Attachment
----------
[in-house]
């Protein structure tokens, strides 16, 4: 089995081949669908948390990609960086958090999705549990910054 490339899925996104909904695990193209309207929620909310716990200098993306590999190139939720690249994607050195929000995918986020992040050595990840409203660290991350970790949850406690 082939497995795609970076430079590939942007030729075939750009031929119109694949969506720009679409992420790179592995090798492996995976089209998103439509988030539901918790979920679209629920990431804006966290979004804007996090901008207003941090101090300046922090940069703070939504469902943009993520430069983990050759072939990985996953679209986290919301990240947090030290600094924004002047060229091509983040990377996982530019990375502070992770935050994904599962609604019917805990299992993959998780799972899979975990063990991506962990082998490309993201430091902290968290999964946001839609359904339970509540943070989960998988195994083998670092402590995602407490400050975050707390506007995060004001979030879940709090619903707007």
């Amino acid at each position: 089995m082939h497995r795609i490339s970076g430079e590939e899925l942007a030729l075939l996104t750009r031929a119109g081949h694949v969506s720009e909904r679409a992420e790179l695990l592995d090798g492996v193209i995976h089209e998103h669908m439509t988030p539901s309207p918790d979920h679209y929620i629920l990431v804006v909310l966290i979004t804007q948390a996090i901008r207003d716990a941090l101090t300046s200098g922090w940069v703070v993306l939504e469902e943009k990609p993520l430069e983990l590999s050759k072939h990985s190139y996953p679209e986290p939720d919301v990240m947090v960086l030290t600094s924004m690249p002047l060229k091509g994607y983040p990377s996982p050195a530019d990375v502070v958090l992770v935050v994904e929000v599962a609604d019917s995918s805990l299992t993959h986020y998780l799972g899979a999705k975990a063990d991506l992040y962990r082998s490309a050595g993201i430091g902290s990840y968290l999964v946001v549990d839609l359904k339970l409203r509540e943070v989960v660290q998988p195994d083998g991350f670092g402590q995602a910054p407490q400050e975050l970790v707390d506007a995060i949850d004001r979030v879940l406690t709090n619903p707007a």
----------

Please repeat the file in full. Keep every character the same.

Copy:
[in-house]
């Protein structure tokens, strides 16, 4: 089995081949669908948390990609960086958090999705549990910054 490339899925996104909904695990193209309207929620909310716990200098993306590999190139939720690249994607050195929000995918986020992040050595990840409203660290991350970790949850406690 082939497995795609970076430079590939942007030729075939750009031929119109694949969506720009679409992420790179592995090798492996995976089209998103439509988030539901918790979920679209629920990431804006966290979004804007996090901008207003941090101090300046922090940069703070939504469902943009993520430069983990050759072939990985996953679209986290919301990240947090030290600094924004002047060229091509983040990377996982530019990375502070992770935050994904599962609604019917805990299992993959998780799972899979975990063990991506962990082998490309993201430091902290968290999964946001839609359904339970509540943070989960998988195994083998670092402590995602407490400050975050707390506007995060004001979030879940709090619903707007």
């Amino acid at each position: 089995m082939h497995r795609i490339s970076g430079e590939e899925l942007a030729l075939l996104t750009r031929a119109g081949h694949v969506s720009e909904r679409a992420e790179l695990l592995d090798g492996v193209i995976h089209e998103h669908m439509t988030p539901s309207p918790d979920h679209y929620i629920l990431v804006v909310l966290i979004t804007q948390a996090i901008r207003d716990a941090l101090t300046s200098g922090w940069v703070v993306l939504e469902e943009k990609p993520l430069e983990l590999s050759k072939h990985s190139y996953p679209e986290p939720d919301v990240m947090v960086l030290t600094s924004m690249p002047l060229k091509g994607y983040p990377s996982p050195a530019d990375v502070v958090l992770v935050v994904e929000v599962a609604d019917s995918s805990l299992t993959h986020y998780l799972g899979a999705k975990a063990d991506l992040y962990r082998s490309a050595g993201i430091g902290s990840y968290l999964v946001v549990d839609l359904k339970l409203r509540e943070v989960v660290q998988p195994d083998g991350f670092g402590q995602a910054p407490q400050e975050l970790v707390d506007a995060i949850d004001r979030v879940l406690t709090n619903p707007a």